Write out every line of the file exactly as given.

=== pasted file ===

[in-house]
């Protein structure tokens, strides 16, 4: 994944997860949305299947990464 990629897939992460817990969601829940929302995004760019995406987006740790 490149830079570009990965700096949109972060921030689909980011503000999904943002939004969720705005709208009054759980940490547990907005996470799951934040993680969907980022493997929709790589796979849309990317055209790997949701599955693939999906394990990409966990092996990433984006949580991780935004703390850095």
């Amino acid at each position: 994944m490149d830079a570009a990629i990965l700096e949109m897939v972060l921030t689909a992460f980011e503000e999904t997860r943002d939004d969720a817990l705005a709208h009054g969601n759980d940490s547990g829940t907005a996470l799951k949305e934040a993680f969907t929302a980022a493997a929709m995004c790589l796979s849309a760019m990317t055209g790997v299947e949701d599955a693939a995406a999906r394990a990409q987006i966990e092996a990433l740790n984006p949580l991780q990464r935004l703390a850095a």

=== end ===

[in-house]
């Protein structure tokens, strides 16, 4: 994944997860949305299947990464 990629897939992460817990969601829940929302995004760019995406987006740790 490149830079570009990965700096949109972060921030689909980011503000999904943002939004969720705005709208009054759980940490547990907005996470799951934040993680969907980022493997929709790589796979849309990317055209790997949701599955693939999906394990990409966990092996990433984006949580991780935004703390850095």
């Amino acid at each position: 994944m490149d830079a570009a990629i990965l700096e949109m897939v972060l921030t689909a992460f980011e503000e999904t997860r943002d939004d969720a817990l705005a709208h009054g969601n759980d940490s547990g829940t907005a996470l799951k949305e934040a993680f969907t929302a980022a493997a929709m995004c790589l796979s849309a760019m990317t055209g790997v299947e949701d599955a693939a995406a999906r394990a990409q987006i966990e092996a990433l740790n984006p949580l991780q990464r935004l703390a850095a």